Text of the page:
Tax Tips Year End Planning 2019
You have until Monday, March 2, 2020 to make tax deductible Registered Retirement Savings Plan (RRSP) contributions for the 2019 year. Consider the higher income earning individual contributing to their spouse’s RRSP via a “spousal RRSP” for greater tax savings
Individuals that wish to contribute to the CPP or a RRSP may require a salary to generate “earned income”. RRSP contribution room increases by 18% of the previous years’ “earned income” up to a yearly prescribed maximum ($26,500 for 2019; $27,230 for 2020).
Individuals 18 years of age and older may deposit up to $6,000 into a Tax-Free Savings Account in 2019. Consider a catch-up contribution if you have not contributed the maximum amounts for prior years. An individual’s contribution room can be found online on CRA’s My Account.
Home accessibility tax credit
A federal non-refundable tax credit of 15% on up to $10,000 of eligible expenditures (renovations to a qualified dwelling to enhance mobility or reduce the risk of harm) may be available each calendar year, if a person 65 years or older, or a person eligible for the disability tax credit, resides in the home.
Consider restructuring your investment portfolio to convert non-deductible interest into deductible interest. It may also be possible to convert personal interest expense, such as interest on a house mortgage or personal vehicle, into deductible interest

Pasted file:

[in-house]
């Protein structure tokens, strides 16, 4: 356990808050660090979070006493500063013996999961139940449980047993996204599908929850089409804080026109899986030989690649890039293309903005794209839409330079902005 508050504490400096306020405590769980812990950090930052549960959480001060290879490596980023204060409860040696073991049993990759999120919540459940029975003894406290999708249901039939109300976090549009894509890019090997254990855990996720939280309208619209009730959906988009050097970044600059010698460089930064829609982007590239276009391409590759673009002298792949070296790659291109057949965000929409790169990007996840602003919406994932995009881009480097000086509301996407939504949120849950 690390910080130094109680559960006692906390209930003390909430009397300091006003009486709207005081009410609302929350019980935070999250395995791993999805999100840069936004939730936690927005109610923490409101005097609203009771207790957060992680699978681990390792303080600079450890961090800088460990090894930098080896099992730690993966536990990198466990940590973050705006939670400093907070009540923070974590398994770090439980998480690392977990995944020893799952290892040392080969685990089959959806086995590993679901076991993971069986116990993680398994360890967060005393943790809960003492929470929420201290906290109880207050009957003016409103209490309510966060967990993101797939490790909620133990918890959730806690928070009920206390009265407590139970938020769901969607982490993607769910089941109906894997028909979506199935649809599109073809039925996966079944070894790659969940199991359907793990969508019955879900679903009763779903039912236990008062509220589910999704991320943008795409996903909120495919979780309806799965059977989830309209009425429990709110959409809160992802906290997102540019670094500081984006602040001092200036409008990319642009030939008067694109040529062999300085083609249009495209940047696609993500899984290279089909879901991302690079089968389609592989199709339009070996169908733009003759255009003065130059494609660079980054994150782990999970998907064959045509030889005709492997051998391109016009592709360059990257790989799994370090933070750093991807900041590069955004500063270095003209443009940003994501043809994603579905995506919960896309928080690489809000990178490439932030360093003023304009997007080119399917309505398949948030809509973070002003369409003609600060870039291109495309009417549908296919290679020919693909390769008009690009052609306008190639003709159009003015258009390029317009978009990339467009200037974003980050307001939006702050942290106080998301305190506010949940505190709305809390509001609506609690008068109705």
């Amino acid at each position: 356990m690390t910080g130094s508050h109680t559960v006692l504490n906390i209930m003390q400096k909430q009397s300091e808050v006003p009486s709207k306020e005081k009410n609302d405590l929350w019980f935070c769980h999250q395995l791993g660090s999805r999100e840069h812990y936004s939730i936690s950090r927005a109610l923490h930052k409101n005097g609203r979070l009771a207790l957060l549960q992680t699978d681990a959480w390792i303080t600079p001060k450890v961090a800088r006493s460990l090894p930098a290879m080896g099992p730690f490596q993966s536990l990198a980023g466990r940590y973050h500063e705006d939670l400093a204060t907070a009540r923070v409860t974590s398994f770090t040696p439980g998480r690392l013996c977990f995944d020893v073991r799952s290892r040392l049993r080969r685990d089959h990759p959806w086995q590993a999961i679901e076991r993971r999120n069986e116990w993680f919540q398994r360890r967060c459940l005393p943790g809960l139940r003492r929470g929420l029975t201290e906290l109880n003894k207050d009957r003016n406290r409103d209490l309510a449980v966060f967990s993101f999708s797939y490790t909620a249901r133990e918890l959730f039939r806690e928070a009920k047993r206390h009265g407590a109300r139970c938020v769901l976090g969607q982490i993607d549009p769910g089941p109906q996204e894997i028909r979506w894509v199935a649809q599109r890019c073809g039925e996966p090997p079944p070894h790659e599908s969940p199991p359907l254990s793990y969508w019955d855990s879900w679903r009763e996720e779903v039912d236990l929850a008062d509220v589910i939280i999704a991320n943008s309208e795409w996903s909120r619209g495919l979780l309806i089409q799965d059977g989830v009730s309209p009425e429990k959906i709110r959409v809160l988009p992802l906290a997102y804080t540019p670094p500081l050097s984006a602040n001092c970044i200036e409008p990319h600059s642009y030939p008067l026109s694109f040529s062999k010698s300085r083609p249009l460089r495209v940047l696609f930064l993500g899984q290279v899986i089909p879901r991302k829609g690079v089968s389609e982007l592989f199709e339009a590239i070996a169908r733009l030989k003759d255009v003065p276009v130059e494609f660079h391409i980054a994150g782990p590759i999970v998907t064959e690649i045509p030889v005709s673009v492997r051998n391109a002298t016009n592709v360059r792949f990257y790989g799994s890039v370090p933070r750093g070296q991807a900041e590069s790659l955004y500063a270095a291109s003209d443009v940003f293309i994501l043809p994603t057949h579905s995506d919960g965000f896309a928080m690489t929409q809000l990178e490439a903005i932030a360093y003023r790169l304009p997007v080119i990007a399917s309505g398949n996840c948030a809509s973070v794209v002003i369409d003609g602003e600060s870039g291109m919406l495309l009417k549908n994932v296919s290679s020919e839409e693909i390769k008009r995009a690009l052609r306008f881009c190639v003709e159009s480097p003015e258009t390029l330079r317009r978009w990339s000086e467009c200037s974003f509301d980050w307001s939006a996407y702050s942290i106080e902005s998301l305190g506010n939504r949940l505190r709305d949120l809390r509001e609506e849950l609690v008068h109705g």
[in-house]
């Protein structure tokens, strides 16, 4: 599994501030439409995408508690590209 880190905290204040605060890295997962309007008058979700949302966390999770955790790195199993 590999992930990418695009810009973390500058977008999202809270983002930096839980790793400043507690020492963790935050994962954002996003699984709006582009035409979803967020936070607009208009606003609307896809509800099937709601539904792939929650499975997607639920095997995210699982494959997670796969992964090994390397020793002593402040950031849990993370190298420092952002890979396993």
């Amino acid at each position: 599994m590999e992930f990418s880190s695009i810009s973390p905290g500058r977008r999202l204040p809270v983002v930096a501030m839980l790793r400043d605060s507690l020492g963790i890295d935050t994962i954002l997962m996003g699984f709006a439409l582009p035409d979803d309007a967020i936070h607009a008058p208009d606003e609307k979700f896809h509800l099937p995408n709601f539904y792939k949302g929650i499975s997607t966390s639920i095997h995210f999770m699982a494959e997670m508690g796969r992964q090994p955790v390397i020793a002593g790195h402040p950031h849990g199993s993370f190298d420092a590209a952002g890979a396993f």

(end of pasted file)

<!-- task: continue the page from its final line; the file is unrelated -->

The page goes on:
Canada Pension Plan (CPP) receipts may be split between spouses aged 65 or over (application to CRA is required). Also, it may be advantageous to apply to receive CPP early (age 60-65) or late (age 65-70).
A Canada Education Savings Grant for Registered Education Savings Plan (RESP) contributions equal to 20% of annual contributions for children (maximum $500 per child per year) is available. In addition, lower income families may be eligible to receive a Canada Learning Bond.
Old Age Clawback
A senior whose 2019 net income exceeds $77,580 will lose all, or part, of their Old Age Security pension. Senior citizens will also begin to lose their age credit if their net income exceeds $37,790. Consider limiting income in excess of these amounts if possible. Another option would be to defer receiving Old Age Security receipts (for up to 60 months) if it would otherwise be eroded due to high income levels